Commercial Fishing Expedition Finds 4,500 Pound Shark With Turtle in Its Mouth

By Richard Szabo

A businessman from California circulated viral photos of a dead shark weighing 4,500 pounds with a sea turtle in its mouth on April 19.

Hazama International CEO Greg Vella, who is from Long Beach, uploaded three photos of the monster-sized predator lying on a Japanese dock on the Pacific Ocean side.

Vella revealed he came across the beast after hearing on the radio there was a white shark swimming around with a big sea turtle in its mouth.

“I was out commercial ‘ken ken’ style fishing for tuna … when I heard chatter on the radio,” he said in a Facebook post dated April 19. “People started to joke about it, so I did not pay it any more attention. The next day, it was found dead near the bait receivers, tangled in some netting.”

He spoke with several commercial fishing captains who were heartbroken to see the shark dying since it could not let go of the turtle.

“The commercial guys were bummed as white sharks do not bother their commercial fishing, and most certainly do bother the things that eat our catch,” Vella said. “The shark weighed 4,500 pounds.”

The graphic images show different angles of the shark with a partially eaten turtle in its mouth that seems too big to swallow. Vella believes the turtle is likely to have died long before the shark died.

“The half that was not partially digested or decomposed might have [survived] but not for more than an instant,” he said.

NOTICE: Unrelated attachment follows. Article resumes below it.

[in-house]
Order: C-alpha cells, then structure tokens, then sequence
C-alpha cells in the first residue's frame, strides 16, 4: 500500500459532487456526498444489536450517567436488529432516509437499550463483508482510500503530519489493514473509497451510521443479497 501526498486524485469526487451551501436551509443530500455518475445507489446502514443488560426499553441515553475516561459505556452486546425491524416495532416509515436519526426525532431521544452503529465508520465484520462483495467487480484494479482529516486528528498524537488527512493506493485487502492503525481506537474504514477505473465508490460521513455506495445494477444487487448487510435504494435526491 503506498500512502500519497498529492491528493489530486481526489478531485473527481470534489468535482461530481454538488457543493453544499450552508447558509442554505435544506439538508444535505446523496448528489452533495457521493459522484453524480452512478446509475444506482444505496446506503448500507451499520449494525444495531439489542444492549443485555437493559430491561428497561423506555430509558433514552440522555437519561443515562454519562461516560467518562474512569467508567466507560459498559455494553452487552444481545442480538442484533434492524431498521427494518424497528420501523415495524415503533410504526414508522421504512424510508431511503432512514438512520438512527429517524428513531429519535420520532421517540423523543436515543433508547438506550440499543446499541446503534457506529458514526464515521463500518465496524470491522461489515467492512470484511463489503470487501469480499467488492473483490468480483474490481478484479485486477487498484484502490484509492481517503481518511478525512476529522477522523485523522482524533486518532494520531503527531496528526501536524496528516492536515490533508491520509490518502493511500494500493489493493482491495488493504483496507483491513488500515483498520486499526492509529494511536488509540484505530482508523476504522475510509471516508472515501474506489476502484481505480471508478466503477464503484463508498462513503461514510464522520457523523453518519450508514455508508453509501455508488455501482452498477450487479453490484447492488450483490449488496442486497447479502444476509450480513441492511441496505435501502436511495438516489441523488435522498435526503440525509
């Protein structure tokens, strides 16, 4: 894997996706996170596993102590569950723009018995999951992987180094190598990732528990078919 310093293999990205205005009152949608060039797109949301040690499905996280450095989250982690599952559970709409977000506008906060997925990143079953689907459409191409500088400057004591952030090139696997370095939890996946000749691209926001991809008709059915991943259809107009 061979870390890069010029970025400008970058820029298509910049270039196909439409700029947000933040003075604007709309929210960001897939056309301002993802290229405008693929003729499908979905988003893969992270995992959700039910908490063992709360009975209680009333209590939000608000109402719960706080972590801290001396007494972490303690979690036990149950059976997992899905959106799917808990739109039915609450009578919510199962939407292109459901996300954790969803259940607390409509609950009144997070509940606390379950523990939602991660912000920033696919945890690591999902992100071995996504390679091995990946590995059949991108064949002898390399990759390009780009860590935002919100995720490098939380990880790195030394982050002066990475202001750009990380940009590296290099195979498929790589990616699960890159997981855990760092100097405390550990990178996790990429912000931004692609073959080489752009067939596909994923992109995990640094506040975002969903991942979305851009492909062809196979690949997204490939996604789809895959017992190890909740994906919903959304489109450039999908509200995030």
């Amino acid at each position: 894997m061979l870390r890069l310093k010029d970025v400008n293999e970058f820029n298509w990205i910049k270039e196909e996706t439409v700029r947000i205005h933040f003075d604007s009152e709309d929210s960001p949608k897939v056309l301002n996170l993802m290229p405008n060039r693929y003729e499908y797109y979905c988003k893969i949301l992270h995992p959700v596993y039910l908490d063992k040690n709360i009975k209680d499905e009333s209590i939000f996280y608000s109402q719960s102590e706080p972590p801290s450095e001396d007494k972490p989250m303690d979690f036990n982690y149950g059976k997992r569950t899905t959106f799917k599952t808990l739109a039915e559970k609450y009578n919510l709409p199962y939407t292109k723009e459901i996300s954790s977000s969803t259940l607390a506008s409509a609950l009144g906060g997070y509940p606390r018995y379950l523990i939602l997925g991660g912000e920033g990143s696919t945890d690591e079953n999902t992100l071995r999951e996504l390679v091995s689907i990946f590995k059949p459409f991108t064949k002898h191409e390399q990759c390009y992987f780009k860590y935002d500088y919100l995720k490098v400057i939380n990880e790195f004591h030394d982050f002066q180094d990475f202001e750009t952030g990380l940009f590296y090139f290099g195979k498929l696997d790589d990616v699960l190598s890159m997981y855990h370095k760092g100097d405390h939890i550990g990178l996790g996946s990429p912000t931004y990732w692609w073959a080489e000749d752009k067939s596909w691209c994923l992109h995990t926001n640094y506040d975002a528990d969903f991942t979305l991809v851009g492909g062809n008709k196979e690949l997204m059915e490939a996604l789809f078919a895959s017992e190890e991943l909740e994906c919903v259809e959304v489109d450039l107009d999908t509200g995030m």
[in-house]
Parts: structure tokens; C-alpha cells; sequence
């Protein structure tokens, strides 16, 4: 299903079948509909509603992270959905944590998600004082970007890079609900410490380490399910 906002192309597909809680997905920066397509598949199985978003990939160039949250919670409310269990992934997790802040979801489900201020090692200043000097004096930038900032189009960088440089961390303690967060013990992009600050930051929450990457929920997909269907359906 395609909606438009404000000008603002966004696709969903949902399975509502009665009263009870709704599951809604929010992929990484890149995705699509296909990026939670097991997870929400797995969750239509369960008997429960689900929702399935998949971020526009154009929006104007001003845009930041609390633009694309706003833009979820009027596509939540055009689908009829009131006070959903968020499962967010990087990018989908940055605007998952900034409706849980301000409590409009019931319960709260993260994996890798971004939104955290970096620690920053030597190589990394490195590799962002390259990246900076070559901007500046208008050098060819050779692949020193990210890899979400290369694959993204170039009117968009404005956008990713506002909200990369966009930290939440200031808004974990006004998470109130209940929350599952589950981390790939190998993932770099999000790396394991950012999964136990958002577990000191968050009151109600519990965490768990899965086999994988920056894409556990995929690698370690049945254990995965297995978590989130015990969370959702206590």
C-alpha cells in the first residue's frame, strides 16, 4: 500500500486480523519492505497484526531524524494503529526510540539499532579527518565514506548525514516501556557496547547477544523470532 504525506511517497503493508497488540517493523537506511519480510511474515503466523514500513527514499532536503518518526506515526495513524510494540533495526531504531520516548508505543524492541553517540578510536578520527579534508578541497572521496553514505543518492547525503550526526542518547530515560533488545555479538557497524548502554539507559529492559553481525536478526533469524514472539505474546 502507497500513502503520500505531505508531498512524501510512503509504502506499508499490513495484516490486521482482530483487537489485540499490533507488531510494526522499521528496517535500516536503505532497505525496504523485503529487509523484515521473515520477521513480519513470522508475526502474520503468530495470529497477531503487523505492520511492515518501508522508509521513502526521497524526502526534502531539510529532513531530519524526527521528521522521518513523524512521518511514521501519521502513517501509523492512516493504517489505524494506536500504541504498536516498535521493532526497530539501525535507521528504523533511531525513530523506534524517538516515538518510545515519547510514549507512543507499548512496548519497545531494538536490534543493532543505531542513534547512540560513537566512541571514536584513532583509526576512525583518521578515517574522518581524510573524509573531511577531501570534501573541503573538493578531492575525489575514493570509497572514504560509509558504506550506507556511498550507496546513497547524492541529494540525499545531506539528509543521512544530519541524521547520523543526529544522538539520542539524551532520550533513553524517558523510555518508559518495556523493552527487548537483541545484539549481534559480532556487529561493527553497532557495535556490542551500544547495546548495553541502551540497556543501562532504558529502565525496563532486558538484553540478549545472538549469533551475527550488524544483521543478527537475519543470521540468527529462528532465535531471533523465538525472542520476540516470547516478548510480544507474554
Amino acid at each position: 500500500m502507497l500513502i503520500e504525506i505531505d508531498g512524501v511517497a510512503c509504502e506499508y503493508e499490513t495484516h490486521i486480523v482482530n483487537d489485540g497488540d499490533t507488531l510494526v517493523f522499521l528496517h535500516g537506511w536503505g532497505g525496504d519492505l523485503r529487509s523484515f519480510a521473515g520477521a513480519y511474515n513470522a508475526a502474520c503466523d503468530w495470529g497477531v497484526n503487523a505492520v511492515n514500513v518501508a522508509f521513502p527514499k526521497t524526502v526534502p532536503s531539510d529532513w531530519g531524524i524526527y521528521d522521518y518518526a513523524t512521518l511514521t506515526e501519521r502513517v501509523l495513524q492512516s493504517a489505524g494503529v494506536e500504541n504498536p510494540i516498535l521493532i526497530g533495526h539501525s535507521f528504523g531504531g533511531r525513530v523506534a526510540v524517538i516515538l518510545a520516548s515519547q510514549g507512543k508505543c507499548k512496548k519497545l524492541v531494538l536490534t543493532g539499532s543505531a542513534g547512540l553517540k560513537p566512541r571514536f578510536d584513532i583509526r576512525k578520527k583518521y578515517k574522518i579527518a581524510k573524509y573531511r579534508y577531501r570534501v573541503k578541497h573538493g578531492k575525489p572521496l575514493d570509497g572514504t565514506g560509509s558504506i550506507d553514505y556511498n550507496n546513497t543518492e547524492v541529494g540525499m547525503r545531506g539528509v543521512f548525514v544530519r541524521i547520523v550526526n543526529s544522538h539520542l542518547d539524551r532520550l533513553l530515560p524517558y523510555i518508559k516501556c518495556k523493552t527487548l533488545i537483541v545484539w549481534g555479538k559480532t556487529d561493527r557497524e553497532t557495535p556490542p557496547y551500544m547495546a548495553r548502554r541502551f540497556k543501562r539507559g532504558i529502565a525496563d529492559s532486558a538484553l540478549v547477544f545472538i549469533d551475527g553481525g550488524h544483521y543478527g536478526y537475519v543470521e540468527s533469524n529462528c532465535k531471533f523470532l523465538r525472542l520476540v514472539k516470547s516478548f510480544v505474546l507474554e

The photo of the shark appeared to be taken in front of a large bait boat, which are much bigger than the local vessels.

“This is a big baitboat—20 or more guys fish lift poles in the bow, they fish as far as Midway or Samoa,” he said. “These are local (ice boats) kenken (jig boats) vessels. The outriggers are folded forward, and you can see the Greensticks at the stern. These boats are typically 10 to 50 gross tons, most of them have slammers that can hold up to fifty scoops of bait, and have racks and water sprayers up on the bow if they choose to fish the squid pole or bait pole.”

The post was liked more than 7,700 times and shared nearly 9,700 times. Vella has received so many notifications he has struggled to keep up.

“My phone was blowing up with notifications and over 100 friend requests, which I deleted,” he said. “Bunch of people asked me how to join the [Commercial Salmon, Albacore, and Crab Fishers Facebook] group.”

Others saw the shocking find in a more comical light.

“The shark wont do that again,” Bruce MacKimmie said.

“Bit off more than he could chew,” Clint Beasley said.